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Monday ended North Carolina’s deadliest seven-day period for COVID-19, with another 223 people dead from the disease caused by the new coronavirus. To date 4,245 have died — well beyond even a bad flu year in just 10 months.
Each week seems to set a new milestone for North Carolina’s coronavirus metrics. More than 1-in-10 of the state’s 266,136 cases recorded since the start of the pandemic have been reported in the past two weeks.
While the virus was largely in urban areas in September, the latest numbers show the virus has now gripped rural areas, both in North Carolina and nationwide.
That’s not surprising to Dr. William Hathaway, chief medical officer for Mission Health/HCA Healthcare North Carolina Division in Asheville, who keeps a close eye on the numbers and hospitals around the region.
“It hasn’t by any means overwhelmed us. But the trends — you never know which day is going to be the exponential explosion versus just a few more cases, so yes, it has us very concerned,” Hathaway said.
An explosion in positive cases is typically followed by people seeking treatment at the hospital a week or two later, which, after another week, is then followed by more deaths due to the virus. Doctors around the globe have since lowered those case fatality rates, and hospitals in North Carolina, including Mission, are poised to rapidly increase the number of intensive care unit beds if needed.
“We’re in a much, much better place than we ever were, but we need people to do what they can do to limit the spread,” he said.
Letters to troubled counties
The precipitous climb in North Carolina’s positive cases and hospitalizations prompted the N.C. Department of Health and Human Services to send letters to leaders in more than a third of North Carolina’s 100 counties sounding the alarm of the accelerated spread of the contagious and deadly virus.
Along with others on his team at nc-covid.org, Paul Delamater, a health geographer and assistant geography professor at UNC Chapel Hill, examines DHHS data to spot trends in COVID-19’s spread. In the past two weeks, rural areas — from the mountains to the sea — have seen a higher spike in COVID-19 than the urban areas.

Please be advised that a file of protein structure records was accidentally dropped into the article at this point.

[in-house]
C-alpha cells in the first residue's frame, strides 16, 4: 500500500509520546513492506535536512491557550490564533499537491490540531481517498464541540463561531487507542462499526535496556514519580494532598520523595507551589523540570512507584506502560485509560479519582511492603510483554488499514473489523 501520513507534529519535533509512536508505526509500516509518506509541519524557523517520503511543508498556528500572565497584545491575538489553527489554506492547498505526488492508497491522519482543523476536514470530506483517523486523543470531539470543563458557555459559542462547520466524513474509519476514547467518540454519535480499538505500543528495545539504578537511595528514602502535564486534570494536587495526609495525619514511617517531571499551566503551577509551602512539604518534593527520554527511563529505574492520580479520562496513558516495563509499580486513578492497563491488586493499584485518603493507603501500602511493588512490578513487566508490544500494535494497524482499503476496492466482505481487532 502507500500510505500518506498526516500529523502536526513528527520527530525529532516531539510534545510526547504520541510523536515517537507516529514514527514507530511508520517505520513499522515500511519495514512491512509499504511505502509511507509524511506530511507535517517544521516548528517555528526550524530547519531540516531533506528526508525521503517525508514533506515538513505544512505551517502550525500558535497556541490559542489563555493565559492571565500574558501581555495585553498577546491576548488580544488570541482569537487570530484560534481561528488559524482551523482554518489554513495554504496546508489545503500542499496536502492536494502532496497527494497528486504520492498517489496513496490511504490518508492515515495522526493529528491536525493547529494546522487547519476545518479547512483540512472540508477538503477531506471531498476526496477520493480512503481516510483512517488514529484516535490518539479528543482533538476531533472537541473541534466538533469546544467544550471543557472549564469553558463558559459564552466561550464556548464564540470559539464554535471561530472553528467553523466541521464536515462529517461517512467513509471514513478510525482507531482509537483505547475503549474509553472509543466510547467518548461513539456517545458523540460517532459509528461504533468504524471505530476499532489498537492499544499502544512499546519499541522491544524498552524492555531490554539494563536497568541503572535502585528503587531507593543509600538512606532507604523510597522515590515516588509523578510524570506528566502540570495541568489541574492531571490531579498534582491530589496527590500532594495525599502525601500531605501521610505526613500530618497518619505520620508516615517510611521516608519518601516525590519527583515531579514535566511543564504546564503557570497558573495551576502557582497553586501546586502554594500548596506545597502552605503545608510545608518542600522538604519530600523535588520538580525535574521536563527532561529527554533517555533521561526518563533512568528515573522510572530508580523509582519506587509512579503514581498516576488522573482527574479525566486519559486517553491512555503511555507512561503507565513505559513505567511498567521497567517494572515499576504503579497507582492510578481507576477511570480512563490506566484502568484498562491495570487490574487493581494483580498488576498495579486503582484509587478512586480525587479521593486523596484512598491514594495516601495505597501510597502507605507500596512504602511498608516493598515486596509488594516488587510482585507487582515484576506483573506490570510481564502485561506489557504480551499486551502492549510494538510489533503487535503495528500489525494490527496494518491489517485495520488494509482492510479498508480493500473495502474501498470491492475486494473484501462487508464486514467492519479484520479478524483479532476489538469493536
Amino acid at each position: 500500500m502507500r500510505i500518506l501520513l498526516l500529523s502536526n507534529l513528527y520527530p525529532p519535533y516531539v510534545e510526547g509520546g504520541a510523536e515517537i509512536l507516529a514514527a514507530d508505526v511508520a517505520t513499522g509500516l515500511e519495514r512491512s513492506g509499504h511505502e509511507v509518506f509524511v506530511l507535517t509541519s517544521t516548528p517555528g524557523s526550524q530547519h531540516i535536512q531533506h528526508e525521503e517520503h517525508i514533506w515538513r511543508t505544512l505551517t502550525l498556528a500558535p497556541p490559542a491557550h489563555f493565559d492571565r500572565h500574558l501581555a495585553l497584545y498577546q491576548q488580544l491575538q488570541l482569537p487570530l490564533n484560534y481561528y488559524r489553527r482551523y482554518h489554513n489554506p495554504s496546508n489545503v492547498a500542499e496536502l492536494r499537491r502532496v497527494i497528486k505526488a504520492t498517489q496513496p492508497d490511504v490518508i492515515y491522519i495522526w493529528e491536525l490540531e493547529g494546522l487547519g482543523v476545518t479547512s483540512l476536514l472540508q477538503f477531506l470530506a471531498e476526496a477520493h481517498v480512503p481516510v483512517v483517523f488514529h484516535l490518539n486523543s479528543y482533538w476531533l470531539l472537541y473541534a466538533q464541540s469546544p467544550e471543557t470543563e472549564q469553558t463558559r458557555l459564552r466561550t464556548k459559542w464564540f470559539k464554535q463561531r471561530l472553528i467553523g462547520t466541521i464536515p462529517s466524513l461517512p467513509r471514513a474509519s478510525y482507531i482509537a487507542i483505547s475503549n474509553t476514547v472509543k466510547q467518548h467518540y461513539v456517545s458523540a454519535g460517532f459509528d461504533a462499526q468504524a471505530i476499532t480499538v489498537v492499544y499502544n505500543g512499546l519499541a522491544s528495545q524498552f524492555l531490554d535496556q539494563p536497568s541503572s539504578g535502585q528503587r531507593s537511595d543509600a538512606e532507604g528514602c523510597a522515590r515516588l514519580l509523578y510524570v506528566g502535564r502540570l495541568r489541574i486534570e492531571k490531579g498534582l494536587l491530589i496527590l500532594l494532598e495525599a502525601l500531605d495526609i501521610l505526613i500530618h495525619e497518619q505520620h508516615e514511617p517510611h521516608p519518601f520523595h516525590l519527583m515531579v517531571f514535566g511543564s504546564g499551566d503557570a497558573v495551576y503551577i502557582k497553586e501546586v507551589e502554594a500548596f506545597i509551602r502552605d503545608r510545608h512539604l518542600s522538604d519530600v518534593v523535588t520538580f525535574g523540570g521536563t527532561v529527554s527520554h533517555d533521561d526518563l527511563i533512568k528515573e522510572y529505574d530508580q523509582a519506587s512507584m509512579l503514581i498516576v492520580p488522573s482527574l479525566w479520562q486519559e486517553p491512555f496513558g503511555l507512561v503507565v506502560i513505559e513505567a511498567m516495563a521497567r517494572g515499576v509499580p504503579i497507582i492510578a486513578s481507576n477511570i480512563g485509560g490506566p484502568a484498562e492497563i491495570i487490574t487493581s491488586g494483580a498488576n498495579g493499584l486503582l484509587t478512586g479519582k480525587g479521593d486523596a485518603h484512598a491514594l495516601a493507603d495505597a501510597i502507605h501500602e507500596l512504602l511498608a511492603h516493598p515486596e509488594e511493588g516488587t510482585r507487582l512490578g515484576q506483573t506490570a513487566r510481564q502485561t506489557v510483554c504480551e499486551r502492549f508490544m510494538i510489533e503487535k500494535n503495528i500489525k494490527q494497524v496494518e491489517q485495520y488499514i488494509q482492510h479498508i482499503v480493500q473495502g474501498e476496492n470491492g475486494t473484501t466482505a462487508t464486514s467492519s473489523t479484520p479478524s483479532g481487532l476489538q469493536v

“My biggest concern, especially in some of these regions with high case rates right now and really intense transmission, I worry about what’s going to happen in the upcoming weeks in those regions,” Delamater said.
In Alamance County, 5,181 people have tested positive for COVID-19 since the start of the pandemic, of which 76 have died. In the last 14 days, Alamance County has reported 626 people testing positive for COVID-19.
“Approximately 65%-70% of new COVID-19 cases in the last seven days have been in the general population (not congregate living facilities),” Arlinda Ellison, health education supervisor for the Alamance County Health Department, said in comments last week.
“We don’t know the specific reason for the increase, but we have identified social gatherings as an emerging trend.”
By contrast, Hyde County has seen four cases outside of congregate living arrangements in the last 14 days. The county so far has been contacted everyone who tested positive, all of whom health officials have been able to contact-trace.
However, Luana Gibbs, health director for the Hyde County Health Department, said that, while Hyde County is currently in a good position to weather the next few months, it can only happen if people take the pandemic seriously.